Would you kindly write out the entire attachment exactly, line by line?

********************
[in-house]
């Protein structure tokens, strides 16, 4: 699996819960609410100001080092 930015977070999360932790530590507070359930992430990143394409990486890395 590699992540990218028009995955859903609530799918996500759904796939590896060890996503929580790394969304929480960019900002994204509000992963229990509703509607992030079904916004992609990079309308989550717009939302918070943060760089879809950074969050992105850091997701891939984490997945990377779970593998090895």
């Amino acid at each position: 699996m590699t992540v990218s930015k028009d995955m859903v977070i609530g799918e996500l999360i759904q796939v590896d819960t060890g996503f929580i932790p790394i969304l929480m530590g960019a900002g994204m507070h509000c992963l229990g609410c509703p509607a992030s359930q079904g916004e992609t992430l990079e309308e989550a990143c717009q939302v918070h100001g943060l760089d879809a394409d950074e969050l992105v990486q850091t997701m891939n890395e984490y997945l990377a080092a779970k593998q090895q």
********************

[in-house]
């Protein structure tokens, strides 16, 4: 699996819960609410100001080092 930015977070999360932790530590507070359930992430990143394409990486890395 590699992540990218028009995955859903609530799918996500759904796939590896060890996503929580790394969304929480960019900002994204509000992963229990509703509607992030079904916004992609990079309308989550717009939302918070943060760089879809950074969050992105850091997701891939984490997945990377779970593998090895």
């Amino acid at each position: 699996m590699t992540v990218s930015k028009d995955m859903v977070i609530g799918e996500l999360i759904q796939v590896d819960t060890g996503f929580i932790p790394i969304l929480m530590g960019a900002g994204m507070h509000c992963l229990g609410c509703p509607a992030s359930q079904g916004e992609t992430l990079e309308e989550a990143c717009q939302v918070h100001g943060l760089d879809a394409d950074e969050l992105v990486q850091t997701m891939n890395e984490y997945l990377a080092a779970k593998q090895q």